Clark says that by elongating the timeline for applying to college, the new application process will allow students to compile information as it is happening and will put them in the college-going mindset earlier. He gives as an example a student requesting a letter of recommendation from a teacher in ninth or 10th grade and saving that to his or her virtual locker. If that teacher retires or moves by the time the student is applying to college, a letter of recommendation is already secured.

Research has also shown that students who start thinking about college earlier are more likely to apply, an essential factor in bringing more first-generation students into higher education.

As with the Common App, coalition colleges and universities become part of a database of searchable member schools. According to Clark, this was one of the reasons Georgia Tech decided to join.

“We draw students from all over, but we don’t have a sizeable marketing budget or a robust recruiting staff,” he says. “This is a way for us to be in front of students [so] they see our name when they’re scrolling through the list of schools.”

Similarly, Clark hopes being a coalition member will help Georgia Tech enlarge its pool of applicants and lead to an increase in women and underrepresented minorities at the college.

Illinois State University (ISU) has similar hopes for the new application. Troy Johnson, associate vice president for enrollment management at the university, says it will allow for a more holistic depiction of prospective students.

“The new application gives students the chance to shine and show their ambitions and specialized qualities, like civic engagement and volunteer work,” he says. “More and more, we’re seeing the application process look at the different attributes students bring with them.”

Johnson doesn’t see the new application as a disadvantage for students who choose not to use it but as a unique option for those who do. Ultimately, he sees the new process as a way to change the perception of college for first-generation and low-income students.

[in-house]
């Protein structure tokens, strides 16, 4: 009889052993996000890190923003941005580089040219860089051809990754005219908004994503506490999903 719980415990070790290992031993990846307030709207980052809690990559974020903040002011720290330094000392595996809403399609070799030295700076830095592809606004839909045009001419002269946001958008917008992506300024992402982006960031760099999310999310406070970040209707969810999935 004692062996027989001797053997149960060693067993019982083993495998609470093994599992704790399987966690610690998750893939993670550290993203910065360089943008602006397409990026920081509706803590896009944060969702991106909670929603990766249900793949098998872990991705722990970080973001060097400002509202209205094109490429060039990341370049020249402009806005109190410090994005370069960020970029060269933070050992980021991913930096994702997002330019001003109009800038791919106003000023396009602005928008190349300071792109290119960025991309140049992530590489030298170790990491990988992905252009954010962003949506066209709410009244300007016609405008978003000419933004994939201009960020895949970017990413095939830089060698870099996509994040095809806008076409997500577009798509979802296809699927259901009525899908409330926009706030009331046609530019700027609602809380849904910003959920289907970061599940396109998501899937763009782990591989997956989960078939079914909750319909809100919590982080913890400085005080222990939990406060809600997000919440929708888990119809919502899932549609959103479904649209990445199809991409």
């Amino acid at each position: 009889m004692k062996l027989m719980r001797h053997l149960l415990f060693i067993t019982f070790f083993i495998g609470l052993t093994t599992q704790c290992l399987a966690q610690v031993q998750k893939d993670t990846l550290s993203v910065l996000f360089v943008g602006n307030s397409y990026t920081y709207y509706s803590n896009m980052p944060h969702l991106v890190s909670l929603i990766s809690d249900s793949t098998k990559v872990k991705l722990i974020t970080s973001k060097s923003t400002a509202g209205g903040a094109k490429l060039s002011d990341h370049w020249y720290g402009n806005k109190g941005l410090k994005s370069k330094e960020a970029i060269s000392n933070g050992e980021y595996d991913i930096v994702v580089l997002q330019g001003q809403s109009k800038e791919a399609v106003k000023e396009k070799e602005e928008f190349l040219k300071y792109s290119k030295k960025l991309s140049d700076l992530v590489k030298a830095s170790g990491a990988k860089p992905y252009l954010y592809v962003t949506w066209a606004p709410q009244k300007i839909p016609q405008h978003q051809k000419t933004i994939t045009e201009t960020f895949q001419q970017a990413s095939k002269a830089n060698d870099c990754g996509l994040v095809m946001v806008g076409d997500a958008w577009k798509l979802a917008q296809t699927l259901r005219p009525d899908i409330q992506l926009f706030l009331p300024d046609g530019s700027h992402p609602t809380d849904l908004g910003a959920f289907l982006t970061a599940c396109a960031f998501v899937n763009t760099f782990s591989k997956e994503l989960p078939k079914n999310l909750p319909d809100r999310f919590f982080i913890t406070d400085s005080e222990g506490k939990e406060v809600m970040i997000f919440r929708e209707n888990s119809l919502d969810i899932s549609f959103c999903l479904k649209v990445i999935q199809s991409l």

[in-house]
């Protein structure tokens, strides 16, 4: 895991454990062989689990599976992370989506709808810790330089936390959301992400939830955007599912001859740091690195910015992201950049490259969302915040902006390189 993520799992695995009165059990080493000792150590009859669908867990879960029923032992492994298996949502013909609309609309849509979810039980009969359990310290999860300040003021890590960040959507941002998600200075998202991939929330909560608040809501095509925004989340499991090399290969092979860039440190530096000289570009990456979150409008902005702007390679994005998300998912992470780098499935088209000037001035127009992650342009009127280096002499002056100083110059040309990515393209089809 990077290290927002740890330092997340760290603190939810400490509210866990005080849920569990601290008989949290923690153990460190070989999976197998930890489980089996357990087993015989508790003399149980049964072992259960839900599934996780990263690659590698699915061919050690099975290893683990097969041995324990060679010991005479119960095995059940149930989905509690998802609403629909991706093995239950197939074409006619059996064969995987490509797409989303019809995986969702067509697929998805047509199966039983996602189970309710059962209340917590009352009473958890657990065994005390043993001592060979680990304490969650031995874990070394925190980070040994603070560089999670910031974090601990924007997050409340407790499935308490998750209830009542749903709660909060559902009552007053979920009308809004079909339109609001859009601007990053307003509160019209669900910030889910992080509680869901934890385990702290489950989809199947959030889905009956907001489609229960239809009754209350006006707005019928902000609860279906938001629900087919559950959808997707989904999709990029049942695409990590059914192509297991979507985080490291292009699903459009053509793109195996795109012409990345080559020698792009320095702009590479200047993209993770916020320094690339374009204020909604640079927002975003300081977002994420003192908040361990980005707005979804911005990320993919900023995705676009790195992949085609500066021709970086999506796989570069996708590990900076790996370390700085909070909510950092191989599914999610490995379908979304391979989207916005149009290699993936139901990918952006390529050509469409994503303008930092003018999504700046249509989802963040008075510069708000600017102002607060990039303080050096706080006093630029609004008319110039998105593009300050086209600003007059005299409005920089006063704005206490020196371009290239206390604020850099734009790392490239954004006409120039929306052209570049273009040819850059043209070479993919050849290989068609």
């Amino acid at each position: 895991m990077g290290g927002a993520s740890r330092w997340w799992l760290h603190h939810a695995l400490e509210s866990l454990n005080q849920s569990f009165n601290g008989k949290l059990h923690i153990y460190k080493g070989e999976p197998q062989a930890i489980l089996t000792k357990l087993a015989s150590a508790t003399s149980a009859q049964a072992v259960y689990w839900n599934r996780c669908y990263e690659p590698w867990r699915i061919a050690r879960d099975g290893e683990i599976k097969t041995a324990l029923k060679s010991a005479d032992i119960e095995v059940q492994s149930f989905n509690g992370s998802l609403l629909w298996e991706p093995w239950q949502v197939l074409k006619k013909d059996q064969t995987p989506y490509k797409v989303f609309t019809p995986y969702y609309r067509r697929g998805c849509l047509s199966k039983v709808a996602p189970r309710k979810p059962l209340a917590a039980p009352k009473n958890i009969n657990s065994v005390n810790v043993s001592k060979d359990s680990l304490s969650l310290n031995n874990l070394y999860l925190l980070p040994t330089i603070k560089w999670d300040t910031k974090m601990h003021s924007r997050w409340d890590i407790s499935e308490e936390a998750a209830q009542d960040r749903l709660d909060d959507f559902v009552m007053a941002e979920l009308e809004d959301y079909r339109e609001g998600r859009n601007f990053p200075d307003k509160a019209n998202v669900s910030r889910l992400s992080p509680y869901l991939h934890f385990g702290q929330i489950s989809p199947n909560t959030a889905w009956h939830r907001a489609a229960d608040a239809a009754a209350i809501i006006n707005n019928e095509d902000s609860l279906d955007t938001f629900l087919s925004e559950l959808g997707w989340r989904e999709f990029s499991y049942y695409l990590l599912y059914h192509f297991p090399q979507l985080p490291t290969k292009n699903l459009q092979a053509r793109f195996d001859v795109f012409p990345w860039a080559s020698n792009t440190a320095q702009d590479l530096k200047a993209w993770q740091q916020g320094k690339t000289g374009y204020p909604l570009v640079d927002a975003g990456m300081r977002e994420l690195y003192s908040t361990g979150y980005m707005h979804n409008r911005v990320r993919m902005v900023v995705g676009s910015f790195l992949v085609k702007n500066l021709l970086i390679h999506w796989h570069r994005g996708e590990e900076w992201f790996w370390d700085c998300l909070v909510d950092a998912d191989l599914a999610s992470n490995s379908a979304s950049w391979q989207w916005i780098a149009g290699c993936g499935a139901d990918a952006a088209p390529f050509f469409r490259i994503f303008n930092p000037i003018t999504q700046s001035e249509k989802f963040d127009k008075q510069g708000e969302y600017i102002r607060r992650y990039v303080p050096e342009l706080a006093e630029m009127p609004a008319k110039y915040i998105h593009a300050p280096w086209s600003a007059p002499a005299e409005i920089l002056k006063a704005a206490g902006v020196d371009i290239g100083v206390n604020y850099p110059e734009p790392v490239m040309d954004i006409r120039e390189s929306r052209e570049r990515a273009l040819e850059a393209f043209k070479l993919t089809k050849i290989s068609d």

“I’m hoping that this new application spurs a nationwide conversation about thinking and planning for college earlier so [that] students and families who otherwise may wait to apply or may not get in on time — that these conversations with students and families across the U.S. and in Illinois will start earlier and the college-going rate will continue to grow.”

ISU plans to use its current application process, along with the new multimedia coalition application. However, other member schools, such as the University of Washington (UW), plan to use the new application exclusively.

Paul Seegert, director of admissions at UW, says the school can’t support IT resources for two different applications, but he’s confident that CollegeNET, the vendor in charge of developing the new application platform, will be able to deliver the resources students need to apply.

Like Clark and Johnson, he is optimistic that the new application will attract a more expansive pool of prospective students.

“We hope that we receive more and better applications from students who are less likely to apply because of their socioeconomic background,” he says. “And we hope it’s easier for out-of-state students to apply because they’ll be applying to other coalition schools at the same time.”

For now, ahead of the official launch of the new application platform, it is hard to predict what the results will be and whether thinking about college earlier will alleviate or exacerbate students’ stress. The coalition does not pretend to have all the answers when it comes to college application accessibility, but it says it will continue to improve its platform based on feedback from students, parents, and admissions counselors.●

Rebecca Prinster is a senior staff writer for INSIGHT Into Diversity. For more information about the coalition and the new application format, visit